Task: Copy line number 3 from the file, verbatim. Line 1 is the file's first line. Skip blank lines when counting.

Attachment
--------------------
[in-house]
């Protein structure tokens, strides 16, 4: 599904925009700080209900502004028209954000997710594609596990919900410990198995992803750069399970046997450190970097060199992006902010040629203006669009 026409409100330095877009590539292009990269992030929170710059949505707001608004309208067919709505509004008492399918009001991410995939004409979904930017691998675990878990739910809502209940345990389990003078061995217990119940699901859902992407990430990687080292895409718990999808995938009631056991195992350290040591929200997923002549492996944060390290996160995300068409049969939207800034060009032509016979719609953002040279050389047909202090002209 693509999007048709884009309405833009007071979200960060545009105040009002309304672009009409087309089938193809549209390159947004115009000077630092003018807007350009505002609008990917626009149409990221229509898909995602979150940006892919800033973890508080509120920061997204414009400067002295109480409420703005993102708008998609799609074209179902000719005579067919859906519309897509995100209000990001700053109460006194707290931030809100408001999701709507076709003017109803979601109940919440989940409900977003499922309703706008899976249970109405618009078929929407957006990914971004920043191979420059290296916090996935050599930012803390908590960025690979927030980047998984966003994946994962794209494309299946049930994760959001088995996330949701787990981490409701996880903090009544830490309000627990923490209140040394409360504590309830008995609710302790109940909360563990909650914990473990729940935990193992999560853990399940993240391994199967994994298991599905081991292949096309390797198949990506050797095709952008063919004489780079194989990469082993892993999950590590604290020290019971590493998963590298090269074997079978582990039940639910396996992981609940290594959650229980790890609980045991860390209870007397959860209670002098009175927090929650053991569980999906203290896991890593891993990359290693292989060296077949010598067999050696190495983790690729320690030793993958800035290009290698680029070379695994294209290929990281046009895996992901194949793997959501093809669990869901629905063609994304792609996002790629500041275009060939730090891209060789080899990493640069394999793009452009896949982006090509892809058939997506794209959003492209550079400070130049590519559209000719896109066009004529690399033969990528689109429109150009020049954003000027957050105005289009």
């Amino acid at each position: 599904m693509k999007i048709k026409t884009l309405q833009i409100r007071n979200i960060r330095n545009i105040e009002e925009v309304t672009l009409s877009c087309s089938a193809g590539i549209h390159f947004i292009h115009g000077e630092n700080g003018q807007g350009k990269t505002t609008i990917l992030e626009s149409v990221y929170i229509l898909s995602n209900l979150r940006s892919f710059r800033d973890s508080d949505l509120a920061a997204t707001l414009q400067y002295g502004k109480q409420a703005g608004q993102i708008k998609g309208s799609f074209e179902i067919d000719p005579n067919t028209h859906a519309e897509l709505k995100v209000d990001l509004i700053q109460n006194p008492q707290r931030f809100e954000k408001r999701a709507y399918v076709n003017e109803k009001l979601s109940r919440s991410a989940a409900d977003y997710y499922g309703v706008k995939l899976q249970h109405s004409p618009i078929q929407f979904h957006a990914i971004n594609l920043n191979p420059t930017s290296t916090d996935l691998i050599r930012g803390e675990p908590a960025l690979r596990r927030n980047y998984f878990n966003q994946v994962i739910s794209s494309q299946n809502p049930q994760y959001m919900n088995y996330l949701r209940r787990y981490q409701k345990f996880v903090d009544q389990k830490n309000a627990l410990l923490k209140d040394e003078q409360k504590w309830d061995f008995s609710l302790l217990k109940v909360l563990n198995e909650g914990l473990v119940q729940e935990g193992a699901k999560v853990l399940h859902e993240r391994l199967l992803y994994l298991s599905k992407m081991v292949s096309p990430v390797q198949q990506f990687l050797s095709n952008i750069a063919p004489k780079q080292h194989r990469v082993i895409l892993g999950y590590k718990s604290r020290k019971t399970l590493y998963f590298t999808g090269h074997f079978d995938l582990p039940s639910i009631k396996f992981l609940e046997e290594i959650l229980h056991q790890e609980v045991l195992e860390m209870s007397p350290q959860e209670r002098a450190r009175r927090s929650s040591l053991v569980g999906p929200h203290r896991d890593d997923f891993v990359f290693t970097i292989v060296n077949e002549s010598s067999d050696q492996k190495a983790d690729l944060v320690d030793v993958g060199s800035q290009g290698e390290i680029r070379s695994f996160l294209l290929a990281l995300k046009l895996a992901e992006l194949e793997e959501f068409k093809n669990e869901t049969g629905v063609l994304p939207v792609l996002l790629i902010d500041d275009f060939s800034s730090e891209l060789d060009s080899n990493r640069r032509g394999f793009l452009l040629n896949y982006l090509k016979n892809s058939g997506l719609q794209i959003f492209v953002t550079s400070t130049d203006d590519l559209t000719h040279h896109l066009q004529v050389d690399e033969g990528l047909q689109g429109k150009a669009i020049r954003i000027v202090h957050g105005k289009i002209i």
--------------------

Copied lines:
């Amino acid at each position: 599904m693509k999007i048709k026409t884009l309405q833009i409100r007071n979200i960060r330095n545009i105040e009002e925009v309304t672009l009409s877009c087309s089938a193809g590539i549209h390159f947004i292009h115009g000077e630092n700080g003018q807007g350009k990269t505002t609008i990917l992030e626009s149409v990221y929170i229509l898909s995602n209900l979150r940006s892919f710059r800033d973890s508080d949505l509120a920061a997204t707001l414009q400067y002295g502004k109480q409420a703005g608004q993102i708008k998609g309208s799609f074209e179902i067919d000719p005579n067919t028209h859906a519309e897509l709505k995100v209000d990001l509004i700053q109460n006194p008492q707290r931030f809100e954000k408001r999701a709507y399918v076709n003017e109803k009001l979601s109940r919440s991410a989940a409900d977003y997710y499922g309703v706008k995939l899976q249970h109405s004409p618009i078929q929407f979904h957006a990914i971004n594609l920043n191979p420059t930017s290296t916090d996935l691998i050599r930012g803390e675990p908590a960025l690979r596990r927030n980047y998984f878990n966003q994946v994962i739910s794209s494309q299946n809502p049930q994760y959001m919900n088995y996330l949701r209940r787990y981490q409701k345990f996880v903090d009544q389990k830490n309000a627990l410990l923490k209140d040394e003078q409360k504590w309830d061995f008995s609710l302790l217990k109940v909360l563990n198995e909650g914990l473990v119940q729940e935990g193992a699901k999560v853990l399940h859902e993240r391994l199967l992803y994994l298991s599905k992407m081991v292949s096309p990430v390797q198949q990506f990687l050797s095709n952008i750069a063919p004489k780079q080292h194989r990469v082993i895409l892993g999950y590590k718990s604290r020290k019971t399970l590493y998963f590298t999808g090269h074997f079978d995938l582990p039940s639910i009631k396996f992981l609940e046997e290594i959650l229980h056991q790890e609980v045991l195992e860390m209870s007397p350290q959860e209670r002098a450190r009175r927090s929650s040591l053991v569980g999906p929200h203290r896991d890593d997923f891993v990359f290693t970097i292989v060296n077949e002549s010598s067999d050696q492996k190495a983790d690729l944060v320690d030793v993958g060199s800035q290009g290698e390290i680029r070379s695994f996160l294209l290929a990281l995300k046009l895996a992901e992006l194949e793997e959501f068409k093809n669990e869901t049969g629905v063609l994304p939207v792609l996002l790629i902010d500041d275009f060939s800034s730090e891209l060789d060009s080899n990493r640069r032509g394999f793009l452009l040629n896949y982006l090509k016979n892809s058939g997506l719609q794209i959003f492209v953002t550079s400070t130049d203006d590519l559209t000719h040279h896109l066009q004529v050389d690399e033969g990528l047909q689109g429109k150009a669009i020049r954003i000027v202090h957050g105005k289009i002209i």